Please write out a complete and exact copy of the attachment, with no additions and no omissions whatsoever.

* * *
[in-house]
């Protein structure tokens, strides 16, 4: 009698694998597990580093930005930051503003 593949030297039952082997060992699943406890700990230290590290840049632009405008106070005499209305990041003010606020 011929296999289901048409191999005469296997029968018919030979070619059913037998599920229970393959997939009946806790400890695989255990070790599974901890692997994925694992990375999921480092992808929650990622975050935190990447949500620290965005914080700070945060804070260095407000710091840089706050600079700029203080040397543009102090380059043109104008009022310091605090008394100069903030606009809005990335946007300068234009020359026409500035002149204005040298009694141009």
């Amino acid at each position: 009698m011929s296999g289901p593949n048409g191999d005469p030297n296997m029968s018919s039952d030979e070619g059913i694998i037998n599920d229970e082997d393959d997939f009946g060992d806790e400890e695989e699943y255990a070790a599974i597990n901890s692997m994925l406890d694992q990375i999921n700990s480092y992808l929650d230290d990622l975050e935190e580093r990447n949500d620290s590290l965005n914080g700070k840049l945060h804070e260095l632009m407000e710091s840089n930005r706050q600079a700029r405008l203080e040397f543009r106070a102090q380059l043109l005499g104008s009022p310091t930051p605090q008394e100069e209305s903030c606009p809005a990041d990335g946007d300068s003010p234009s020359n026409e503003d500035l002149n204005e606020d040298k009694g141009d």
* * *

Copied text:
[in-house]
């Protein structure tokens, strides 16, 4: 009698694998597990580093930005930051503003 593949030297039952082997060992699943406890700990230290590290840049632009405008106070005499209305990041003010606020 011929296999289901048409191999005469296997029968018919030979070619059913037998599920229970393959997939009946806790400890695989255990070790599974901890692997994925694992990375999921480092992808929650990622975050935190990447949500620290965005914080700070945060804070260095407000710091840089706050600079700029203080040397543009102090380059043109104008009022310091605090008394100069903030606009809005990335946007300068234009020359026409500035002149204005040298009694141009």
């Amino acid at each position: 009698m011929s296999g289901p593949n048409g191999d005469p030297n296997m029968s018919s039952d030979e070619g059913i694998i037998n599920d229970e082997d393959d997939f009946g060992d806790e400890e695989e699943y255990a070790a599974i597990n901890s692997m994925l406890d694992q990375i999921n700990s480092y992808l929650d230290d990622l975050e935190e580093r990447n949500d620290s590290l965005n914080g700070k840049l945060h804070e260095l632009m407000e710091s840089n930005r706050q600079a700029r405008l203080e040397f543009r106070a102090q380059l043109l005499g104008s009022p310091t930051p605090q008394e100069e209305s903030c606009p809005a990041d990335g946007d300068s003010p234009s020359n026409e503003d500035l002149n204005e606020d040298k009694g141009d």